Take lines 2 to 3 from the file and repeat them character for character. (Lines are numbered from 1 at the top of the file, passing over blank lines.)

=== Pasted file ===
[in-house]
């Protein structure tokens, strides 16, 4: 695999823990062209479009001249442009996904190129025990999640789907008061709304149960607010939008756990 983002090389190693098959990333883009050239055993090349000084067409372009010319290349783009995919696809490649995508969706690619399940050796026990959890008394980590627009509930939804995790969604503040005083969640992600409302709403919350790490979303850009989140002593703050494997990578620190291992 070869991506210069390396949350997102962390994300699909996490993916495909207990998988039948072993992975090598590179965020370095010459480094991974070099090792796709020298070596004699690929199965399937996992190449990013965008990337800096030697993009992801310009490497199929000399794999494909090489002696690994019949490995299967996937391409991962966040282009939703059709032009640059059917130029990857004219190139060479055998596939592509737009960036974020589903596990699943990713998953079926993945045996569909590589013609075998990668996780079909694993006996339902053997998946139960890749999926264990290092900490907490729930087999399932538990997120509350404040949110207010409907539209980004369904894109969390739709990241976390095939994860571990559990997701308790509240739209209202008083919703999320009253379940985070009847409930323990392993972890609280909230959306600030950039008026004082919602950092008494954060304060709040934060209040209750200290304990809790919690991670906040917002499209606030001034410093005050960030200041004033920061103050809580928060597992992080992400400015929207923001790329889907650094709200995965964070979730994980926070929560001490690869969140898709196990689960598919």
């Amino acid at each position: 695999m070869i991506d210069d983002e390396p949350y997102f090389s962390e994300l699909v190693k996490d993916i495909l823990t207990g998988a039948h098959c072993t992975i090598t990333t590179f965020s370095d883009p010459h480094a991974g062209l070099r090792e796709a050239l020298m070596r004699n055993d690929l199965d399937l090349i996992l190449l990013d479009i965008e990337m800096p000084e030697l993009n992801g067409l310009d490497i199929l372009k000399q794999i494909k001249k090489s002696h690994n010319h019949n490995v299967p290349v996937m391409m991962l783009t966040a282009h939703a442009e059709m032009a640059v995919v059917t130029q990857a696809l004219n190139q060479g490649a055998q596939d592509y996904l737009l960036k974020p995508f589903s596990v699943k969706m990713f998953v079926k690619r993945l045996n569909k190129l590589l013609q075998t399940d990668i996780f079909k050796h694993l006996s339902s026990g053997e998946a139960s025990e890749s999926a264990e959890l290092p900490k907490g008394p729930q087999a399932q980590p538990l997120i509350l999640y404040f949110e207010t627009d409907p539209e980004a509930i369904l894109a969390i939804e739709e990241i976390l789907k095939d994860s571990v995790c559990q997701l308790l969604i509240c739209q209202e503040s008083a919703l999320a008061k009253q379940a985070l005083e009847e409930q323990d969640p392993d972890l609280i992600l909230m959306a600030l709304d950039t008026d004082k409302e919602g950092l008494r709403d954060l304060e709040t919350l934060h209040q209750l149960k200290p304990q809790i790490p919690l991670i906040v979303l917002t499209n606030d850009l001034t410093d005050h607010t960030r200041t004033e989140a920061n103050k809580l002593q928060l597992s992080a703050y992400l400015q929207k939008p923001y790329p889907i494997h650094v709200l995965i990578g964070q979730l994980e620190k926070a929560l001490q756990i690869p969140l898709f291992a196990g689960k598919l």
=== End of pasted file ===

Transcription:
């Protein structure tokens, strides 16, 4: 695999823990062209479009001249442009996904190129025990999640789907008061709304149960607010939008756990 983002090389190693098959990333883009050239055993090349000084067409372009010319290349783009995919696809490649995508969706690619399940050796026990959890008394980590627009509930939804995790969604503040005083969640992600409302709403919350790490979303850009989140002593703050494997990578620190291992 070869991506210069390396949350997102962390994300699909996490993916495909207990998988039948072993992975090598590179965020370095010459480094991974070099090792796709020298070596004699690929199965399937996992190449990013965008990337800096030697993009992801310009490497199929000399794999494909090489002696690994019949490995299967996937391409991962966040282009939703059709032009640059059917130029990857004219190139060479055998596939592509737009960036974020589903596990699943990713998953079926993945045996569909590589013609075998990668996780079909694993006996339902053997998946139960890749999926264990290092900490907490729930087999399932538990997120509350404040949110207010409907539209980004369904894109969390739709990241976390095939994860571990559990997701308790509240739209209202008083919703999320009253379940985070009847409930323990392993972890609280909230959306600030950039008026004082919602950092008494954060304060709040934060209040209750200290304990809790919690991670906040917002499209606030001034410093005050960030200041004033920061103050809580928060597992992080992400400015929207923001790329889907650094709200995965964070979730994980926070929560001490690869969140898709196990689960598919």
């Amino acid at each position: 695999m070869i991506d210069d983002e390396p949350y997102f090389s962390e994300l699909v190693k996490d993916i495909l823990t207990g998988a039948h098959c072993t992975i090598t990333t590179f965020s370095d883009p010459h480094a991974g062209l070099r090792e796709a050239l020298m070596r004699n055993d690929l199965d399937l090349i996992l190449l990013d479009i965008e990337m800096p000084e030697l993009n992801g067409l310009d490497i199929l372009k000399q794999i494909k001249k090489s002696h690994n010319h019949n490995v299967p290349v996937m391409m991962l783009t966040a282009h939703a442009e059709m032009a640059v995919v059917t130029q990857a696809l004219n190139q060479g490649a055998q596939d592509y996904l737009l960036k974020p995508f589903s596990v699943k969706m990713f998953v079926k690619r993945l045996n569909k190129l590589l013609q075998t399940d990668i996780f079909k050796h694993l006996s339902s026990g053997e998946a139960s025990e890749s999926a264990e959890l290092p900490k907490g008394p729930q087999a399932q980590p538990l997120i509350l999640y404040f949110e207010t627009d409907p539209e980004a509930i369904l894109a969390i939804e739709e990241i976390l789907k095939d994860s571990v995790c559990q997701l308790l969604i509240c739209q209202e503040s008083a919703l999320a008061k009253q379940a985070l005083e009847e409930q323990d969640p392993d972890l609280i992600l909230m959306a600030l709304d950039t008026d004082k409302e919602g950092l008494r709403d954060l304060e709040t919350l934060h209040q209750l149960k200290p304990q809790i790490p919690l991670i906040v979303l917002t499209n606030d850009l001034t410093d005050h607010t960030r200041t004033e989140a920061n103050k809580l002593q928060l597992s992080a703050y992400l400015q929207k939008p923001y790329p889907i494997h650094v709200l995965i990578g964070q979730l994980e620190k926070a929560l001490q756990i690869p969140l898709f291992a196990g689960k598919l």